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Dawn O'Hara Edna Ferber

The Absurd Becomes Serious

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"But you have been working," wailed Norah, "every morning. And I thought the book was coming on beautifully. And I'm sure it will be a wonderful book, Dawn dear. You are so clever."

"Oh, the book--it is too uncertain. Perhaps it will go, but perhaps it won't. And then--what? It will be months before the book is properly polished off. And then I may peddle it around for more months. No; I can't afford to trifle with uncertainties. Every newspaper man or woman writes a book. It's like having the measles. There is not a newspaper man living who does not believe, in his heart, that if he could only take a month or two away from the telegraph desk or the police run, he could write the book of the year, not to speak of the great American Play. Why, just look at me! I've only been writing`seriously for a few weeks, and already the best magazines in the country are refusing my manuscripts daily."

"Don't joke," said Norah, coming over to me, "I can't stand it."

"Why not? Much better than weeping, isn't it? And anyway, I'm no subject for tears any more. Dr. von Gerhard will tell you how well and strong I am. Won't you, Herr Doktor?"

Well," said Von Gerhard, in his careful, deliberate English, "since you ask me, I should say that you might last about one year, in New York."

"There! What did I tell you!" cried Norah.

"What utter blither!" I scoffed, turning to glare at Von Gerhard.

"Gently," warned Max. "Such disrespect to the man who pulled you back from the edge of the yawning grave only six months ago!"

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"Yawning fiddlesticks!" snapped I, elegantly. "There was nothing wrong with me except that I wanted to be fussed over. And I have been. And I've loved it. But it must stop now." I rose and walked over to the table and faced Von Gerhard, sitting there in the depths of a great chair. "You do not seem to realize that I am not free to come and go, and work and play, and laugh and live like other women. There is my living to make. And there is--Peter Orme. Do you think that I could stay on here like this? Oh, I know that Max is not a poor man. But he is not a rich man, either. And there are the children to be educated, and besides, Max married Norah O'Hara, not the whole O'Hara tribe. I want to go to work. I am not a free woman, but when I am working, I forget, and am almost, happy. I tell you I must be well again! I will be well! I am well!"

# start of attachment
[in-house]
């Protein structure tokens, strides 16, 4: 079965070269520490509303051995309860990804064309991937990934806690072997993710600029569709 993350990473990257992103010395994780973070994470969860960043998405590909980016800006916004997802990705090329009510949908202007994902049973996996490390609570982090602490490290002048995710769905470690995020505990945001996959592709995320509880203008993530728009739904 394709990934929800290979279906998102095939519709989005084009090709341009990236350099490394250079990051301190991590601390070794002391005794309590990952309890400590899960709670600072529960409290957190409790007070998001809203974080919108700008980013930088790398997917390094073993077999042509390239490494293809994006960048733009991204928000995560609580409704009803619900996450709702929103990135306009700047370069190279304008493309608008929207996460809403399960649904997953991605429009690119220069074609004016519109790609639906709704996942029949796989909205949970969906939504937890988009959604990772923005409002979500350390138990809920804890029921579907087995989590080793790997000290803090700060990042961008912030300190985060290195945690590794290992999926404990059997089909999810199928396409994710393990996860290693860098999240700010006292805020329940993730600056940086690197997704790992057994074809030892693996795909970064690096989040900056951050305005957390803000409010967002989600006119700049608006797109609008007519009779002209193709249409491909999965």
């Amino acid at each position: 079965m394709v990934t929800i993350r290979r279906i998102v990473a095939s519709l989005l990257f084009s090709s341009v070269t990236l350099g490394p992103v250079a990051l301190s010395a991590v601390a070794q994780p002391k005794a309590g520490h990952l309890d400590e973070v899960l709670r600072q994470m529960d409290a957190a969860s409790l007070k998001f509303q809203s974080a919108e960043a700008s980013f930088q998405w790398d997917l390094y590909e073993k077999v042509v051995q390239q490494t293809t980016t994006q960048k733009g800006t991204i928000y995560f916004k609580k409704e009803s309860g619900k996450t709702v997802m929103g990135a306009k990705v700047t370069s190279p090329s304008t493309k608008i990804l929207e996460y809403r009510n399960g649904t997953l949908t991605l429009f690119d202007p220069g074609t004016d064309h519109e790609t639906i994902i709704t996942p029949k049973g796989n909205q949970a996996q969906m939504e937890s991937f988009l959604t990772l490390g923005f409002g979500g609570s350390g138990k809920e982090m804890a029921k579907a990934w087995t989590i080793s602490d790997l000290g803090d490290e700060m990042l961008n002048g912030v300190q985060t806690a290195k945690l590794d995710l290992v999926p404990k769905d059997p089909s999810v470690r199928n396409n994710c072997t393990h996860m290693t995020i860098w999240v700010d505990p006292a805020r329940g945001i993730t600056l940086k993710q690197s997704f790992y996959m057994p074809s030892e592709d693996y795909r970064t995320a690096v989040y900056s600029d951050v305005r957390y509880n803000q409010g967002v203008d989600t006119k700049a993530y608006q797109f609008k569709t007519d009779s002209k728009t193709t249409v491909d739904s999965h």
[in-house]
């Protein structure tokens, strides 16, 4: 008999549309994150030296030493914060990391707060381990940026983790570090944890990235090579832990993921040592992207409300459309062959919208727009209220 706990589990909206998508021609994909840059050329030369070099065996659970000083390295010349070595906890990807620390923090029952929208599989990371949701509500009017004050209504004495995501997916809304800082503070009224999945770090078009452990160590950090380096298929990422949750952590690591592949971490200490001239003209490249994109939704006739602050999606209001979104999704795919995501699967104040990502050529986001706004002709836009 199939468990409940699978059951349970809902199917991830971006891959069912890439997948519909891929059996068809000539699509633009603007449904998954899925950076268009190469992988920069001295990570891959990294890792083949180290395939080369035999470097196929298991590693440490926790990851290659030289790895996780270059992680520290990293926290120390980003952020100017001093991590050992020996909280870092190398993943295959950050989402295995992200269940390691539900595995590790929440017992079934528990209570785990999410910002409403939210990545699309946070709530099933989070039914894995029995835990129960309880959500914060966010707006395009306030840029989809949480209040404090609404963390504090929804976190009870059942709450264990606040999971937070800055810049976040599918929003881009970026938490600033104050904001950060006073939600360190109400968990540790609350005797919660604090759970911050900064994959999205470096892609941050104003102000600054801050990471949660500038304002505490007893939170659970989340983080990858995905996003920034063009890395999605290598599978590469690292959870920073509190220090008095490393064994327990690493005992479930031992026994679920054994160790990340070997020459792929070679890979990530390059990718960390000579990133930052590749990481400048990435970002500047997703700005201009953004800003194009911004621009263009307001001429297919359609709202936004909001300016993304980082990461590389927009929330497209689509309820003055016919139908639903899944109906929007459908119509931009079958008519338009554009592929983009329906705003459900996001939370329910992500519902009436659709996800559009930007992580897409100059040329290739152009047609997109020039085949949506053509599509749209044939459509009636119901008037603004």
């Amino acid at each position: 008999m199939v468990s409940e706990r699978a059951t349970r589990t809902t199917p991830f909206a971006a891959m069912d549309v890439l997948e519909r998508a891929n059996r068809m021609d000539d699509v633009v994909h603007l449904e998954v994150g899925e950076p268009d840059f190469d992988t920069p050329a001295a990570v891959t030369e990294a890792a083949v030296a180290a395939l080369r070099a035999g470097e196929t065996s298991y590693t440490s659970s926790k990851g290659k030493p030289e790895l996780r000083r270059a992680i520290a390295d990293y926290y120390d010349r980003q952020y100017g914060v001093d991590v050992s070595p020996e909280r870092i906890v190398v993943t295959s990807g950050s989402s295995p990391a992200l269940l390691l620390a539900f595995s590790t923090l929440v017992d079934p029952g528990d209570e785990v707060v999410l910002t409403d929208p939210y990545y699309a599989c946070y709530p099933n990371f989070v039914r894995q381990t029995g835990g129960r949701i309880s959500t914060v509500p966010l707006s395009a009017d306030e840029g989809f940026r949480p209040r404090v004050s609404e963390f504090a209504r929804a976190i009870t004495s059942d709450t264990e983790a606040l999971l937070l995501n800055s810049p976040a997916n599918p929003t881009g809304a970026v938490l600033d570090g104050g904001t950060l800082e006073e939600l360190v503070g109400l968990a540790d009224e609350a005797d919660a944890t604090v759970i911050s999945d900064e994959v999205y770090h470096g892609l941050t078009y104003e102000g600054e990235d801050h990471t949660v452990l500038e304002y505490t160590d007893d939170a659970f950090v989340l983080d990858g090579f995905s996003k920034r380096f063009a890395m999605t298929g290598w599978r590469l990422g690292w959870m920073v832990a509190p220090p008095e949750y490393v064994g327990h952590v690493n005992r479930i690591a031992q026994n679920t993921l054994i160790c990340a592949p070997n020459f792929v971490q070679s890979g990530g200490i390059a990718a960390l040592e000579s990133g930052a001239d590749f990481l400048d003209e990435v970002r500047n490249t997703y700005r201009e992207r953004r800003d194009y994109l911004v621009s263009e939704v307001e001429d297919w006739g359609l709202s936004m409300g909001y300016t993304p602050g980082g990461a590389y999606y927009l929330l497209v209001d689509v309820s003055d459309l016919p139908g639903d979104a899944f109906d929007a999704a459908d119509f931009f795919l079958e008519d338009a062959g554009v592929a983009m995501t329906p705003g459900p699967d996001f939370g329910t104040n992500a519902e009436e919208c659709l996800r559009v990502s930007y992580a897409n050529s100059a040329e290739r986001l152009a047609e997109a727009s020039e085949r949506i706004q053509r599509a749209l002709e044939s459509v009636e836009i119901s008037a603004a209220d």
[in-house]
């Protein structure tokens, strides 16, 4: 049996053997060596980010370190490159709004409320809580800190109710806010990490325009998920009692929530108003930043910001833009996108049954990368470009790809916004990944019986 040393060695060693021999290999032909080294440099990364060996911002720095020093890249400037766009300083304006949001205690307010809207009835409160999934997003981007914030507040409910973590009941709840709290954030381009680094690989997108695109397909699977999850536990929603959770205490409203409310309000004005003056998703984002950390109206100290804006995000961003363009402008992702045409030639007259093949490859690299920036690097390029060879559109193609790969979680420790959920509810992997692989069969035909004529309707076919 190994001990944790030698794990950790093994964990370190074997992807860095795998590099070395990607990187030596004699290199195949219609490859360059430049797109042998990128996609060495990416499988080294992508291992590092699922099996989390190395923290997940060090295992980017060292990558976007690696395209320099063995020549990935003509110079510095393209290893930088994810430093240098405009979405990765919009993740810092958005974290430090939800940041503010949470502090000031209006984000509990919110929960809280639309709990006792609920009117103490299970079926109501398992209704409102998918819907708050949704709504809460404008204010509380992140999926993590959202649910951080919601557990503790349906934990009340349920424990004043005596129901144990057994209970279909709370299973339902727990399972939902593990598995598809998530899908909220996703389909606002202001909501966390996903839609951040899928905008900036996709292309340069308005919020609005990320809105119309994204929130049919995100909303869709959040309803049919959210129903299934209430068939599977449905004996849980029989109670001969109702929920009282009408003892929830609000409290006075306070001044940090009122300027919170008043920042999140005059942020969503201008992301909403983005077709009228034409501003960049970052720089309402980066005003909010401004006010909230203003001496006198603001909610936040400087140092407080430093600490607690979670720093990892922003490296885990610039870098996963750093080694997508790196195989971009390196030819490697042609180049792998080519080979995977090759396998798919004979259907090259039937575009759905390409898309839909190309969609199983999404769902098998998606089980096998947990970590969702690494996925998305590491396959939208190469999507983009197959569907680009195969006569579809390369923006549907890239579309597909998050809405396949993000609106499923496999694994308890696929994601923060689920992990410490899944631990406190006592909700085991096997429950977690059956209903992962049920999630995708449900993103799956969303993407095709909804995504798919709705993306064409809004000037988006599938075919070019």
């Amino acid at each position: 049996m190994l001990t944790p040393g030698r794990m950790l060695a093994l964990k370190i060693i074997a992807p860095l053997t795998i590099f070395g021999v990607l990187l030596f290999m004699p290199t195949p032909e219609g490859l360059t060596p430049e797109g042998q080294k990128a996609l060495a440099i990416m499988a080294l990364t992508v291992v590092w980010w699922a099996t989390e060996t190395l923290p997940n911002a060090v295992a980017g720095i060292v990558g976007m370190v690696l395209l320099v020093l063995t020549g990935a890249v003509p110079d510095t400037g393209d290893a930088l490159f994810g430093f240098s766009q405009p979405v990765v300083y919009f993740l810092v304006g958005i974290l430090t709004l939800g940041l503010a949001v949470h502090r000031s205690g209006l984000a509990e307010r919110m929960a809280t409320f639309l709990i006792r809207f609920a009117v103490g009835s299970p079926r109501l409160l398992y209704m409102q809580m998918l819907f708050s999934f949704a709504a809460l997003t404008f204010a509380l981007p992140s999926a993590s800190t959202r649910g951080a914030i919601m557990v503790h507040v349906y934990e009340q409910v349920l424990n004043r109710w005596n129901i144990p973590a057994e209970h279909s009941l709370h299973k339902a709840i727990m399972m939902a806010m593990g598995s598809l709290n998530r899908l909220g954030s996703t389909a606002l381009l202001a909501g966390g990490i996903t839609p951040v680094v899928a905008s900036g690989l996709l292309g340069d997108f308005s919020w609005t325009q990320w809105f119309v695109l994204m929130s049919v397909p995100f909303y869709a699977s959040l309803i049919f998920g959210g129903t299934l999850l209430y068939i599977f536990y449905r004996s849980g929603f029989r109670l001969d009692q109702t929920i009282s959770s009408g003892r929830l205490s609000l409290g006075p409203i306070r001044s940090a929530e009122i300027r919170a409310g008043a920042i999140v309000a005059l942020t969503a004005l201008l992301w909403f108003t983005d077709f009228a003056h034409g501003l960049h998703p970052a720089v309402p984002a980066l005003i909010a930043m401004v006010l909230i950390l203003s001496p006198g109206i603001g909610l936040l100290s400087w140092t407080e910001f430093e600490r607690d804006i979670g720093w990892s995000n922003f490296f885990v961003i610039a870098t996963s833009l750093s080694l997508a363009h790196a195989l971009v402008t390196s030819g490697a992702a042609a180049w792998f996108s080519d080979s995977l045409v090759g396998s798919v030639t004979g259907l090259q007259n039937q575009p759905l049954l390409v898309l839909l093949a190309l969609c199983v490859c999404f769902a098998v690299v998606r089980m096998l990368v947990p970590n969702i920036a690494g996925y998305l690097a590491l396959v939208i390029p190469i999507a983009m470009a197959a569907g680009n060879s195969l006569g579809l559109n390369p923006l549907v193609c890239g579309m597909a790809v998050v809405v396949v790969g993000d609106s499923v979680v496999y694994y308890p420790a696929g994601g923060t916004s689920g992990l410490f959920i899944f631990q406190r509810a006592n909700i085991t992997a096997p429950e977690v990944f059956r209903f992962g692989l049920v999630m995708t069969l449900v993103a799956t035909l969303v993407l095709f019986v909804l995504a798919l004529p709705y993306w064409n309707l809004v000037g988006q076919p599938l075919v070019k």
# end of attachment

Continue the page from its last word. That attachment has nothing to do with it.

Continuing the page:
At the end of which dramatic period I spoiled the whole effect by bowing my head on the table and giving way to a fit of weeping such as I had not had since the days of my illness.

"Looks like it," said Max, at which I decided to laugh, and the situation was saved.

It was then that Von Gerhard proposed the thing that set us staring at him in amused wonder. He came over and stood looking down at us, his hands outspread upon the big library table, his body bent forward in an attitude of eager intentness. I remember thinking what wonderful hands they were, true indexes of the man's character; broad, white, surgeonly hands; the fingers almost square at the tips. They were hands as different from those slender, nervous, unsteady, womanly hands of Peter Orme as any hands could be, I thought. They were hands made for work that called for delicate strength, if such a paradox could be; hands to cling to; to gain courage from; hands that spelled power and reserve. I looked at them, fascinated, as I often had done before, and thought that I never had seen such SANE hands.

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Dawn O'Hara
Edna Ferber

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